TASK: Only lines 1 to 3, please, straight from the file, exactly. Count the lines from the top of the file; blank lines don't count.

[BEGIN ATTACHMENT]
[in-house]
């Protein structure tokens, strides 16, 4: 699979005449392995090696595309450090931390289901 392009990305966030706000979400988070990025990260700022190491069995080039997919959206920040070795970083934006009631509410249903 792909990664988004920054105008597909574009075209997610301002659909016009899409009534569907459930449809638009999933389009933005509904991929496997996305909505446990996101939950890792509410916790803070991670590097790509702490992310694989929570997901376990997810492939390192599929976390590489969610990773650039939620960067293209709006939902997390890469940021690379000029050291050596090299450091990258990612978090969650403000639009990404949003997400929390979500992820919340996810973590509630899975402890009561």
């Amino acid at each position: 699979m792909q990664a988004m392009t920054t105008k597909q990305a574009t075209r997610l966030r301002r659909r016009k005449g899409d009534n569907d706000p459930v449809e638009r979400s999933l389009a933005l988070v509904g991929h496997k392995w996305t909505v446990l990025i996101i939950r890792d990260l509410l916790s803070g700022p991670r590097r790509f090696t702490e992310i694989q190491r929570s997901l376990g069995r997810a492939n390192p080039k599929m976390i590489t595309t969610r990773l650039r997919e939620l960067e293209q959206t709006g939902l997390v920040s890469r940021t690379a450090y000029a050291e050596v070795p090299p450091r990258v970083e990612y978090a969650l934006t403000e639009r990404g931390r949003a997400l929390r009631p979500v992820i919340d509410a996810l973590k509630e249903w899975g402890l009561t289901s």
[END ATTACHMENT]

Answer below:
[in-house]
């Protein structure tokens, strides 16, 4: 699979005449392995090696595309450090931390289901 392009990305966030706000979400988070990025990260700022190491069995080039997919959206920040070795970083934006009631509410249903 792909990664988004920054105008597909574009075209997610301002659909016009899409009534569907459930449809638009999933389009933005509904991929496997996305909505446990996101939950890792509410916790803070991670590097790509702490992310694989929570997901376990997810492939390192599929976390590489969610990773650039939620960067293209709006939902997390890469940021690379000029050291050596090299450091990258990612978090969650403000639009990404949003997400929390979500992820919340996810973590509630899975402890009561």
């Amino acid at each position: 699979m792909q990664a988004m392009t920054t105008k597909q990305a574009t075209r997610l966030r301002r659909r016009k005449g899409d009534n569907d706000p459930v449809e638009r979400s999933l389009a933005l988070v509904g991929h496997k392995w996305t909505v446990l990025i996101i939950r890792d990260l509410l916790s803070g700022p991670r590097r790509f090696t702490e992310i694989q190491r929570s997901l376990g069995r997810a492939n390192p080039k599929m976390i590489t595309t969610r990773l650039r997919e939620l960067e293209q959206t709006g939902l997390v920040s890469r940021t690379a450090y000029a050291e050596v070795p090299p450091r990258v970083e990612y978090a969650l934006t403000e639009r990404g931390r949003a997400l929390r009631p979500v992820i919340d509410a996810l973590k509630e249903w899975g402890l009561t289901s």